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Hillsborough gates were 'opened to save lives' - ex-officer tells trial


Mr Duckenfield denies manslaughter by gross negligence (stock photo)

Mr Duckenfield denies manslaughter by gross negligence (stock photo)

Mr Duckenfield denies manslaughter by gross negligence (stock photo)

Hillsborough match commander David Duckenfield gave the order to open exit gates because he thought there would be loss of life outside, an ex-officer told his trial.

The former South Yorkshire Police chief superintendent (75) was "deep in thought" before making the decision, Robert McRobbie told Preston Crown Court yesterday.

The jury heard Mr Duckenfield ordered the gates open after crowds built up outside ahead of the FA Cup game between Liverpool and Nottingham Forest on April 15 1989. Once through the gate, Liverpool supporters were able to head down a tunnel to the already full central pens of the Leppings Lane terrace.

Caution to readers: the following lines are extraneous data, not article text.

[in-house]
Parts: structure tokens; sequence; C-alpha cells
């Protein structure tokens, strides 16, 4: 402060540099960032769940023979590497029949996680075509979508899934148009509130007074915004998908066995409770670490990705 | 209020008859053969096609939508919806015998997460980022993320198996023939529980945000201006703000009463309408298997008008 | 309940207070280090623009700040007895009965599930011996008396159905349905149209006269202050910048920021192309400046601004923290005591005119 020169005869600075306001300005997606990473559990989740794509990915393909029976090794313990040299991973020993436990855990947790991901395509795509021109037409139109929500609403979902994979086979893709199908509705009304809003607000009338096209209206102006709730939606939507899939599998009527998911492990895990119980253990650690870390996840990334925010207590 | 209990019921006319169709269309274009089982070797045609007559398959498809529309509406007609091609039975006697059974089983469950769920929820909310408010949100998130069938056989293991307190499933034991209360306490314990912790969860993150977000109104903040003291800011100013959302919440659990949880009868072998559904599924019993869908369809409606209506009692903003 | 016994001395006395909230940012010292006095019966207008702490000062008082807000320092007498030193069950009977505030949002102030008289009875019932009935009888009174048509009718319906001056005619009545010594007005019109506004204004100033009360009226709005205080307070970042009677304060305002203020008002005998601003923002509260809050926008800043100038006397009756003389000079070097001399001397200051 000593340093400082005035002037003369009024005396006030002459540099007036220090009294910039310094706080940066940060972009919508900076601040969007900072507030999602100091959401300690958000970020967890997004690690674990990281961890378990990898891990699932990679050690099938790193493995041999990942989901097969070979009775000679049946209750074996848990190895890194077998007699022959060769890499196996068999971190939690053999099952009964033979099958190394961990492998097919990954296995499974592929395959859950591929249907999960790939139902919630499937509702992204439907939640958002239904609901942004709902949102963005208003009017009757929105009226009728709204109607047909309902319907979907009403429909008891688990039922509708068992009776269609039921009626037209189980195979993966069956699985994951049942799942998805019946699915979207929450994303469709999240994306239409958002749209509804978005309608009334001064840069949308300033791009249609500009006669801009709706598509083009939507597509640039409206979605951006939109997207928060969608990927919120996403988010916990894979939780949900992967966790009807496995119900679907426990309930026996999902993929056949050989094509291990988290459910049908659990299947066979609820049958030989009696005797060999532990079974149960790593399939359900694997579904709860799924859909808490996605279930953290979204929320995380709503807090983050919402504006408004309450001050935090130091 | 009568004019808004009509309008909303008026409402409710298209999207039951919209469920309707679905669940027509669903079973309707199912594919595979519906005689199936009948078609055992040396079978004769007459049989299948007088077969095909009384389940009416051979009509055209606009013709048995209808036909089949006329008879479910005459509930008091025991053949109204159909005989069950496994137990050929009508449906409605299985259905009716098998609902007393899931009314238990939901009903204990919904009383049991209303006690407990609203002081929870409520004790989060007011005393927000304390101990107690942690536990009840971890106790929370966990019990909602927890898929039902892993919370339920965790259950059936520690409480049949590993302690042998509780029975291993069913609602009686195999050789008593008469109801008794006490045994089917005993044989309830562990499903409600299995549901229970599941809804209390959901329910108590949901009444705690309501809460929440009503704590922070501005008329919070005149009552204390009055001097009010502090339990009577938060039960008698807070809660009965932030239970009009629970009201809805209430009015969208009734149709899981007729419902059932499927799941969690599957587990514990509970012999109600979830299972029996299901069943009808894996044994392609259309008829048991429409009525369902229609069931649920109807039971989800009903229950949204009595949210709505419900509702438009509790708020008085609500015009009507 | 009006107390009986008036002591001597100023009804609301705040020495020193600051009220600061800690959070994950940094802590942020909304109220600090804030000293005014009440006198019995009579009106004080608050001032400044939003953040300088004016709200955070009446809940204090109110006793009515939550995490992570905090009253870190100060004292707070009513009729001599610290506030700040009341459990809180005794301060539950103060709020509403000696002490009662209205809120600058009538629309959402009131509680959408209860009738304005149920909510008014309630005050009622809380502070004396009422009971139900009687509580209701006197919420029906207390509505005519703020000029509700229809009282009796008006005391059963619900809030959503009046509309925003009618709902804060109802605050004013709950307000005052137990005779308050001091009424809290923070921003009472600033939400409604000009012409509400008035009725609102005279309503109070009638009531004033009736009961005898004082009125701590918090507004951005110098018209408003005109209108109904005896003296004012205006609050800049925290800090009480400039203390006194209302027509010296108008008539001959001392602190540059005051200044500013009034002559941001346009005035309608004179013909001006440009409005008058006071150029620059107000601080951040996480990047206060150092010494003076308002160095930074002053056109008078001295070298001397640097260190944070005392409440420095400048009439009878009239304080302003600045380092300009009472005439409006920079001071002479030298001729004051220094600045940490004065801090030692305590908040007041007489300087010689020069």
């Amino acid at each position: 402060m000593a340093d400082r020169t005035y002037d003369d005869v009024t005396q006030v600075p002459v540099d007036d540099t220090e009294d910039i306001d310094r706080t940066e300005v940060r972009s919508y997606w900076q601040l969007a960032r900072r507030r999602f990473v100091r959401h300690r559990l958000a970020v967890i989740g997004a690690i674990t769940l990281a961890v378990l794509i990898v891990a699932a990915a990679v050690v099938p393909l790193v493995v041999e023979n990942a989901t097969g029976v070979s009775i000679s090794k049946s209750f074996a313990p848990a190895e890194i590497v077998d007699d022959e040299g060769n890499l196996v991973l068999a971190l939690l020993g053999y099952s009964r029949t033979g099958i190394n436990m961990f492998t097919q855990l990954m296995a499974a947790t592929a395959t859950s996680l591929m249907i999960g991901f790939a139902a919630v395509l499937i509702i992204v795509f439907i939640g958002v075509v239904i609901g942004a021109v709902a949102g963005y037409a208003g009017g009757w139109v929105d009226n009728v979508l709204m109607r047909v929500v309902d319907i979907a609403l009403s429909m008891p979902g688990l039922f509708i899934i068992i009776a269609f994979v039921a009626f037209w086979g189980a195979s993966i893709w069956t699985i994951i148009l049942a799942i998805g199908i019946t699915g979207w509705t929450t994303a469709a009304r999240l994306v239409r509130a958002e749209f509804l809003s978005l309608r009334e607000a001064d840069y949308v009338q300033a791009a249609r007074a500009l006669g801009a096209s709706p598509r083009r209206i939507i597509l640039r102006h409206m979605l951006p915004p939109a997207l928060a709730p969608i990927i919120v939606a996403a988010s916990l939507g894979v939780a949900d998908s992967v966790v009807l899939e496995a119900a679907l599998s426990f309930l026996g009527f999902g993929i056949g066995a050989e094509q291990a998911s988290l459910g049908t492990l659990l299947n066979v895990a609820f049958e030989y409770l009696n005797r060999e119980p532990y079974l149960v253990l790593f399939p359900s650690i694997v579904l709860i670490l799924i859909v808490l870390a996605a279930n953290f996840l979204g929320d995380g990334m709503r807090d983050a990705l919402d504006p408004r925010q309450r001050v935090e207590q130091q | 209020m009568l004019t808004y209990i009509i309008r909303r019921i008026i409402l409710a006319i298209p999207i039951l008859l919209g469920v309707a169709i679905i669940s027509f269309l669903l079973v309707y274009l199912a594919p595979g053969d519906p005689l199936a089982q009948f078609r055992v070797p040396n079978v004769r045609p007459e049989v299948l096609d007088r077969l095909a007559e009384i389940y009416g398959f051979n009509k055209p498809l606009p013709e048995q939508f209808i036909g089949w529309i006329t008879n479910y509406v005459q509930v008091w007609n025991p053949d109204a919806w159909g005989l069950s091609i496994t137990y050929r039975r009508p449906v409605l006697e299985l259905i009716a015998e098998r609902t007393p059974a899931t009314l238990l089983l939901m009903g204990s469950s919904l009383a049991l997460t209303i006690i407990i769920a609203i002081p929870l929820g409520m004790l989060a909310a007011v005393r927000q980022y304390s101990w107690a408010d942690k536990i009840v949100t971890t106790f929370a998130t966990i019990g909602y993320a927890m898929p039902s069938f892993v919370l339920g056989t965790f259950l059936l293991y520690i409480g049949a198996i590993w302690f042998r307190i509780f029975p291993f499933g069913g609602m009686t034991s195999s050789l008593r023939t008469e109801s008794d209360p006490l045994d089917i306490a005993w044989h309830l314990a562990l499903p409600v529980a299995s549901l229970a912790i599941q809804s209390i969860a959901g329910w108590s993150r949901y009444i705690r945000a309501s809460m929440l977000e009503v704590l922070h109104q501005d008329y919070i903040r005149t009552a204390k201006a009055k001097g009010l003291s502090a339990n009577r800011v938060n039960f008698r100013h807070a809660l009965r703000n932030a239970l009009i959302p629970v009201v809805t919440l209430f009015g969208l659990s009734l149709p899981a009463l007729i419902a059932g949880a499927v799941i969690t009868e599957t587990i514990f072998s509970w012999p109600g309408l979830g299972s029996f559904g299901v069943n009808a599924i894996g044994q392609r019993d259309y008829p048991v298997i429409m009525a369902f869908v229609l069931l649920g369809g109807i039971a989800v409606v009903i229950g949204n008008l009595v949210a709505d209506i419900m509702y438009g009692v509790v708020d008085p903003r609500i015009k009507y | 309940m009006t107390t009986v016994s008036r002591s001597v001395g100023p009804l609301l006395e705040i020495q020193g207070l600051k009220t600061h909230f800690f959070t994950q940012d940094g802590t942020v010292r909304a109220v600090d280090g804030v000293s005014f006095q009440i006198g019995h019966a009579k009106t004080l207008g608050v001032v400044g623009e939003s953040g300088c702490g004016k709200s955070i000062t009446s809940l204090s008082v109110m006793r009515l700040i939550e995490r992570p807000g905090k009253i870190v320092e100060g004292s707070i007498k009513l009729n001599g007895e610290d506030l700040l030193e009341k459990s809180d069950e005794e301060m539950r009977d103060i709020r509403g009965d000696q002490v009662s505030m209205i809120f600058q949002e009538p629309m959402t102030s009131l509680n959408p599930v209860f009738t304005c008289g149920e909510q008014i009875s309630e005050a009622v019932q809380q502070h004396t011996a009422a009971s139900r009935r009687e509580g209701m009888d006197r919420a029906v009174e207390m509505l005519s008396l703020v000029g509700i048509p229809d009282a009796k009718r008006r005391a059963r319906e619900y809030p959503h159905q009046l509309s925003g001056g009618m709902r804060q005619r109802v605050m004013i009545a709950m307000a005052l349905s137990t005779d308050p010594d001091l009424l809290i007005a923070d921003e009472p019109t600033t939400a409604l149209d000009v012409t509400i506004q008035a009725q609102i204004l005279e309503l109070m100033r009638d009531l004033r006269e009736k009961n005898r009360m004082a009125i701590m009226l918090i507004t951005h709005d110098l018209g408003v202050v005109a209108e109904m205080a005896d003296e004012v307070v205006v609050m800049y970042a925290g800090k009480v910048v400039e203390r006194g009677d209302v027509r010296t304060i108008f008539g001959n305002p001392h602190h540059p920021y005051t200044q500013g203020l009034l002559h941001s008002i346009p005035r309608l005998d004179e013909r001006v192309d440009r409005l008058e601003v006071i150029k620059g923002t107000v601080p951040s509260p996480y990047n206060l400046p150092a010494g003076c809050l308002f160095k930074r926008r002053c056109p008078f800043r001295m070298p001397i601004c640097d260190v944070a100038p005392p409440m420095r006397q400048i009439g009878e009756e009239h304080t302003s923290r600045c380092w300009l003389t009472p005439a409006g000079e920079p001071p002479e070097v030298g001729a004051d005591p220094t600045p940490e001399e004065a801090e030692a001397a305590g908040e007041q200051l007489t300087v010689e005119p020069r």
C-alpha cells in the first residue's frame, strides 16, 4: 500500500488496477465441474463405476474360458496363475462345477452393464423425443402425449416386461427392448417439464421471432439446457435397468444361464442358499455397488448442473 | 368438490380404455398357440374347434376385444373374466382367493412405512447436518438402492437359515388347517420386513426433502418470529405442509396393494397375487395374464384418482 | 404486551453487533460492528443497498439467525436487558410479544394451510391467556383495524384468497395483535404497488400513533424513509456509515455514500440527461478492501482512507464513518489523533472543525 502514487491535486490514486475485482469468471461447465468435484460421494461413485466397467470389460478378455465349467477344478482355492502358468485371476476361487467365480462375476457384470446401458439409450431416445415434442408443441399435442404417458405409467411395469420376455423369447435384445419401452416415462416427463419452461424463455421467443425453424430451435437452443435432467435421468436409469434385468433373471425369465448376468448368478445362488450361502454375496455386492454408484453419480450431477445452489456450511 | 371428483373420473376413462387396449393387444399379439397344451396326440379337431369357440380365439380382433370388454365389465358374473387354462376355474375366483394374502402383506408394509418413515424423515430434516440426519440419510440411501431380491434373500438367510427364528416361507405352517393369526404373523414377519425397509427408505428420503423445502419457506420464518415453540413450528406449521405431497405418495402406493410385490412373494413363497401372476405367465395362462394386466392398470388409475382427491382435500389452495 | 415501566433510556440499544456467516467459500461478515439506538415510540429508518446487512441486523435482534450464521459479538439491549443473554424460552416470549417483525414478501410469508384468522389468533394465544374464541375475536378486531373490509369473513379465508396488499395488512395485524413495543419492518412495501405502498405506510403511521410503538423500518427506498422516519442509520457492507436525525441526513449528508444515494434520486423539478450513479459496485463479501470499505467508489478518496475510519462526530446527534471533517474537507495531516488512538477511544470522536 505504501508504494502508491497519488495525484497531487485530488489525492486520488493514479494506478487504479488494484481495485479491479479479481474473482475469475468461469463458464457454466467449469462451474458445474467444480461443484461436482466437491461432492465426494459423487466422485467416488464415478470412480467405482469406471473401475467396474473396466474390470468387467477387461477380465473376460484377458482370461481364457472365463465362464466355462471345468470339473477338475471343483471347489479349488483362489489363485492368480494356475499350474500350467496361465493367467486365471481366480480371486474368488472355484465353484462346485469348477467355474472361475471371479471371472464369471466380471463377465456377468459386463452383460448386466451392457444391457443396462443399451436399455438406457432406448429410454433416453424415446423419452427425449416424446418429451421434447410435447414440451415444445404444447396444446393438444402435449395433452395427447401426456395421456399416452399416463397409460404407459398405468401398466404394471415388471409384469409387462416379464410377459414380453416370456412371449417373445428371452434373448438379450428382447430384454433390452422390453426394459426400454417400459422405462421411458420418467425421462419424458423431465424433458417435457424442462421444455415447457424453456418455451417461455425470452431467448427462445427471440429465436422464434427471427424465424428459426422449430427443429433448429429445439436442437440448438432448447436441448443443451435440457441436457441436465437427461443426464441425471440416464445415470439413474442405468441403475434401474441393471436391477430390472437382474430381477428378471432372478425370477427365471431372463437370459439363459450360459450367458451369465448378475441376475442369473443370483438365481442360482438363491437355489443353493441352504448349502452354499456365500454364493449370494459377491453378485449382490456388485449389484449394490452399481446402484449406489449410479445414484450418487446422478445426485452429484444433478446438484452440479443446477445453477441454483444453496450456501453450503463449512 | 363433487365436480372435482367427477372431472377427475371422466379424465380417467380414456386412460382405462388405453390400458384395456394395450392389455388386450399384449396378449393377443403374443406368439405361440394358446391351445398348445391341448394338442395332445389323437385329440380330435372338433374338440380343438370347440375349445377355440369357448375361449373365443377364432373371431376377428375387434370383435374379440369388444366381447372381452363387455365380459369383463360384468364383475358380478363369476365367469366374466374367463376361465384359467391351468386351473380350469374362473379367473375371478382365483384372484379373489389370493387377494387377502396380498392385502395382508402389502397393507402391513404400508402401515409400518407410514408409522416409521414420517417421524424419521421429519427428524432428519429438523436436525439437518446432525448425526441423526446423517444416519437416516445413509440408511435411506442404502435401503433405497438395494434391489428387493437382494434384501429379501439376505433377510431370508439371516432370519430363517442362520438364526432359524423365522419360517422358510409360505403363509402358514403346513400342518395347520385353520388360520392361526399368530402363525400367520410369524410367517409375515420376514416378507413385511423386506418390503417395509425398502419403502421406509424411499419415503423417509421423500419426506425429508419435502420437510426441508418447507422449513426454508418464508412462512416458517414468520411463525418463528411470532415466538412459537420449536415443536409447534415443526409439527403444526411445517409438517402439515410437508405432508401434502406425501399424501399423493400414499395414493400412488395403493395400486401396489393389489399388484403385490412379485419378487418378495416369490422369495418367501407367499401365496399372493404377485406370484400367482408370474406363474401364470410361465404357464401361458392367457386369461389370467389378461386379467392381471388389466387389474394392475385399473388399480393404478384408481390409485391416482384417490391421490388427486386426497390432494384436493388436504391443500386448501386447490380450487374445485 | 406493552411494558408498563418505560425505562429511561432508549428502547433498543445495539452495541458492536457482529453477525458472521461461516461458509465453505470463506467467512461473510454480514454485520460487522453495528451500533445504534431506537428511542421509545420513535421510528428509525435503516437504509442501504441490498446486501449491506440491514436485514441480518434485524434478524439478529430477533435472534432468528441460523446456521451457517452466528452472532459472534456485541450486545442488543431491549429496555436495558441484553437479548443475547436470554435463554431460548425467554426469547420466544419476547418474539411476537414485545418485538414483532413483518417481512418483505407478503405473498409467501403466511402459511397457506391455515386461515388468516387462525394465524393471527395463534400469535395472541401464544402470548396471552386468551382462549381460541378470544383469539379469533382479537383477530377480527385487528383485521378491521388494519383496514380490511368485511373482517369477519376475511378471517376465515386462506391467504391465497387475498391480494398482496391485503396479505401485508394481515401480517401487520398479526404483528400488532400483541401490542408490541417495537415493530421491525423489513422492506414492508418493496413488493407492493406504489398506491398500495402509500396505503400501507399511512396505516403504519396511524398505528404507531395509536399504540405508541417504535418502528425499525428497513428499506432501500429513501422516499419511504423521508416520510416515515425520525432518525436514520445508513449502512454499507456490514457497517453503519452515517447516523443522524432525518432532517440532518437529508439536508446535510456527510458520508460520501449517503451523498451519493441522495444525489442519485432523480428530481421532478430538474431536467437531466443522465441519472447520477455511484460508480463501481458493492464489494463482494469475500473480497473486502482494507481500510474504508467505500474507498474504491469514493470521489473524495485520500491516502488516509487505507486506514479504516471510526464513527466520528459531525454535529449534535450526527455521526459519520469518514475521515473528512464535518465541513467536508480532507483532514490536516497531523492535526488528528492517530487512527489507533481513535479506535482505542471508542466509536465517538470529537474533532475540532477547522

Mr McRobbie said he had been in the police control box with Mr Duckenfield as an observer, in civilian clothes, because he had recently been transferred to the division.

He said he remembered hearing three radio requests from Roger Marshall, the superintendent based at the Leppings Lane turnstiles, asking for gates to be opened to relieve the crush outside.

"It was more of a demand than a request. It was more frantic," he said. "It must have incorporated the words people were going to be hurt if the gates weren't opened."

He said he could not recall any advice being given by other officers, such as Superintendent Bernard Murray, the ground commander.

"Mr Duckenfield was deep in thought at that time," he said.

"But I recall Mr Murray being stood in front of him with a radio in his hand asking for a decision so he could relay it to Mr Marshall."

He told the court Mr Duckenfield considered the situation before giving his decision.

Mr Duckenfield denies manslaughter by gross negligence.

The trial continues.

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